(Student 14, Female, 21, White British, Graphic Arts and Design, sixth form college, 1st generation) Despite the large number of students working, paid employment was reported by some students as never being discussed with students with regard to the positive benefits it could be providing for them, such as the development of their
I don’t think they have a clue, because a lot of us, not a lot, quite a few of us are doing some really, really good relevant things and, I mean, I worked on a tiny one, probably like the most menial thing I’ve done only the other day and I was mentioning it in passing to my friend walking down, we were going on a little field trip to Millennium Square and my tutor heard and he’s like, ‘That’s dead good you’re doing that’. And I’m thinking that’s like a completely pointless one and if he thinks that’s good if he knew like some of the things all of us were doing I think they’d be quite surprised to be honest.
Finally, while there are few parents among the cohort of interviewees, it was felt that, to some extent, the university also failed to recognise caring responsibilities (although as outlined later some parents were given good
individual support from tutors):
My module tutor she knows that I’ve got a child, well she knows it does get in the way as I have had to apply for mitigation for one of my assignments and the reason why I applied for that is because I couldn’t get childcare for one of the exams in January as it finished at 6 ‘o’clock, so she is aware that it can get in the way. It doesn’t always tie in and I think they don’t expect to have a lot of students with kids.
(Student 36, Female, 26, Mixed White & Black Caribbean, Christian, Psychology, FE college, 1st generation) Dispositions of staff In contrast to the experiences above, some staff were seen to be very supportive of participation. Students described the support they had been given by individual members of staff. This was true of ECA that were not linked to specific courses, as well as ECA that were linked closely to the courses
students were undertaking:
... [the president of the African-Caribbean Society] she sees it as very, she just has that kind of personality you know, trying to get people involved in stuff, because its like a small community of Black people in Leeds Met and I think she’s just trying to look out for everybody even though its not tailored towards Black people, anybody can join, but she’s just trying to help people develop.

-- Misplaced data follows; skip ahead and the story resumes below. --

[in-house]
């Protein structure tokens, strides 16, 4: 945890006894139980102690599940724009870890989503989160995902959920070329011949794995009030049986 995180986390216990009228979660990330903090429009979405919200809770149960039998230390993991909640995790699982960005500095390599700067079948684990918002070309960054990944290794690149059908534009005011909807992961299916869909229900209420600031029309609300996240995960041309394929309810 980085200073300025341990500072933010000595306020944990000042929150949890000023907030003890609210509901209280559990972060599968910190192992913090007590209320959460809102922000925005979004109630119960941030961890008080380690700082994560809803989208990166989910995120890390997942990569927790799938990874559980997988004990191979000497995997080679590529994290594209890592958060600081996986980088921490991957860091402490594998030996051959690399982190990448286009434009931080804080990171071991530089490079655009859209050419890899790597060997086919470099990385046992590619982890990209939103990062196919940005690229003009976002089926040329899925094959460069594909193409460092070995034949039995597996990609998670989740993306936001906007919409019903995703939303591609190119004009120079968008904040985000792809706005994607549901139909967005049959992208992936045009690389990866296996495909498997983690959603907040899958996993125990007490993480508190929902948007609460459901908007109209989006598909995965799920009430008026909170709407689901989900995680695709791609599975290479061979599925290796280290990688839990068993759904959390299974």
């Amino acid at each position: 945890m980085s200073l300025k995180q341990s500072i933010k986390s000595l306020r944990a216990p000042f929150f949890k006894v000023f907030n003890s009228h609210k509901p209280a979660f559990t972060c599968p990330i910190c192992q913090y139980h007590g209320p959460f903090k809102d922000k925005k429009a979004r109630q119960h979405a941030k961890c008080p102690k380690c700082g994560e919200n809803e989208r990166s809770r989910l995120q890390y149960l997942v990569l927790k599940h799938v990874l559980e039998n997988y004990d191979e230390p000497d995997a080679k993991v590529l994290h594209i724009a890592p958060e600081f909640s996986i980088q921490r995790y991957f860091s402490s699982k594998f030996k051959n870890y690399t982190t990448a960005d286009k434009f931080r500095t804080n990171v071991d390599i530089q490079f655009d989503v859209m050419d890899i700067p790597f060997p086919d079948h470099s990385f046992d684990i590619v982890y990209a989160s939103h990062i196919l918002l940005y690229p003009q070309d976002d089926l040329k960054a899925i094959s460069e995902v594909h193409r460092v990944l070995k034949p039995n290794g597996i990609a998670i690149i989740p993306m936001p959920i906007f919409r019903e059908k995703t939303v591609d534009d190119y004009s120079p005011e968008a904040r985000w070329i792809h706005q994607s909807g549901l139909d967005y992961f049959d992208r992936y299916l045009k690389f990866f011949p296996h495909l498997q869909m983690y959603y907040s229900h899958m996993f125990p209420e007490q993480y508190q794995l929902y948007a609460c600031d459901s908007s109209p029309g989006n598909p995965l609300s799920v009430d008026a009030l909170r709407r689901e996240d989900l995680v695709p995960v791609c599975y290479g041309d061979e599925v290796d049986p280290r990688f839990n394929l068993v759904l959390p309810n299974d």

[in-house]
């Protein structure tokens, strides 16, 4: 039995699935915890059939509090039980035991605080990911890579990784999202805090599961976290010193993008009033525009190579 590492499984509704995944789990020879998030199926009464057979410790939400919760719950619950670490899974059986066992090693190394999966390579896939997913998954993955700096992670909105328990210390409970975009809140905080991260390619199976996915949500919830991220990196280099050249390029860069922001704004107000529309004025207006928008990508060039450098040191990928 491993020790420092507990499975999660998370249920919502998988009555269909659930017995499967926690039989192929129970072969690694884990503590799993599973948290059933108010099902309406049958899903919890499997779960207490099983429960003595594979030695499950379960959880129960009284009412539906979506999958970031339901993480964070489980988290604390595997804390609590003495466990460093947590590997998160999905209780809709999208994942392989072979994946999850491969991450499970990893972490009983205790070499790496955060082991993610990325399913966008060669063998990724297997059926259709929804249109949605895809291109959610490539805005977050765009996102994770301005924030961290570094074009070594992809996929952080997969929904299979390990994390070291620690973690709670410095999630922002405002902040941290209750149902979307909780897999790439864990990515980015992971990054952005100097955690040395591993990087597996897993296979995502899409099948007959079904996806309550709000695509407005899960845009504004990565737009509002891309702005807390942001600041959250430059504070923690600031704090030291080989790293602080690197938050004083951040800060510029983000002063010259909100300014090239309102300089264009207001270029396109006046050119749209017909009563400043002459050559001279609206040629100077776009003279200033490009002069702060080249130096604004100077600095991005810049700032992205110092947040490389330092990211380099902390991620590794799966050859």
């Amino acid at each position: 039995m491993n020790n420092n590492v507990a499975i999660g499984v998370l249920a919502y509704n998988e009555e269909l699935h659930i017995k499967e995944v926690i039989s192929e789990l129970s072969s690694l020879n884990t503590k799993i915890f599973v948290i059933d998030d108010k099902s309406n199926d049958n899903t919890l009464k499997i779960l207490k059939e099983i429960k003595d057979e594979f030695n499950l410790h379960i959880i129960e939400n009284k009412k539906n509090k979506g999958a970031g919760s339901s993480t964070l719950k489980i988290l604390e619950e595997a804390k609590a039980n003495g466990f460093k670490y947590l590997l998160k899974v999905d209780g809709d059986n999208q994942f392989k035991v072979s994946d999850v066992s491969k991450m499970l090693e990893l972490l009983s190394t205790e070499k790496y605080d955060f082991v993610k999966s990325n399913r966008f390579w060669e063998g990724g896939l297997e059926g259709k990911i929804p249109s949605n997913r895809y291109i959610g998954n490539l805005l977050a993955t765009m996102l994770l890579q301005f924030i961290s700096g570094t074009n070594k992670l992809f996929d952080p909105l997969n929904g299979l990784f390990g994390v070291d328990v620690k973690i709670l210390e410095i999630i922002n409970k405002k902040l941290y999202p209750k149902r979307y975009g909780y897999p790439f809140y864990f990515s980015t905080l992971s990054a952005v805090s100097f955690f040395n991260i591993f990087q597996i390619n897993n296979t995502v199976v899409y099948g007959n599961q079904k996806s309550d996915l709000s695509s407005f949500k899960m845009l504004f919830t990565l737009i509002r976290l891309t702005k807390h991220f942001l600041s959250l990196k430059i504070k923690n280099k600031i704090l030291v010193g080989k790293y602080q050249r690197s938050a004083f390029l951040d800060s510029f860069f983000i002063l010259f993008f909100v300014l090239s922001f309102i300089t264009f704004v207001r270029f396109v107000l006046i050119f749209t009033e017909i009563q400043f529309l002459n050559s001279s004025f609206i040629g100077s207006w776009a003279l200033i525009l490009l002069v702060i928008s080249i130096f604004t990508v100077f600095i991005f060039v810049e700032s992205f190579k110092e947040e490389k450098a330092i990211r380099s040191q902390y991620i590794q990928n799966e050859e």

(Student 36, Female, 26, Mixed White & Black Caribbean, Christian, Psychology, FE college, 1st generation) Like my course tutor she is like really up for, there are a few of us that do sport on our course and she takes a big interest actually in what we do... She is always asking how we get on because I am club captain in athletics and there is another lad that is club captain of rugby union and so I mean she is always, I mean she has been to watch, there is the Carnegie Cup that we hold here every year and they have been to watch that a few times.
(Student 46, Female, 19, White British, Sports, sixth form college, 1st generation) Those with caring responsibilities had very varied experiences. While all carers found it difficult to manage childcare and studies, what was critical was the support given to them by individual tutors. Their recognition of the difficulty of carer responsibilities meant the difference between them being able to attend
lectures or not:
... [the tutors] are pretty good, they understand that from where I live and what times of school it’s, I can’t possibly get in any earlier... next week because it’s school half term that we don’t get, so that’s a case of well the Wednesday and Friday we’ve only got a one hour lecture
188.8.131.52 Building capital through participation in ECA For some students their participation in those forms of ECA they considered fundamental to their future employment dominated their lives and they were single-mindedly focused on building their social or cultural capital at the
expense of all else: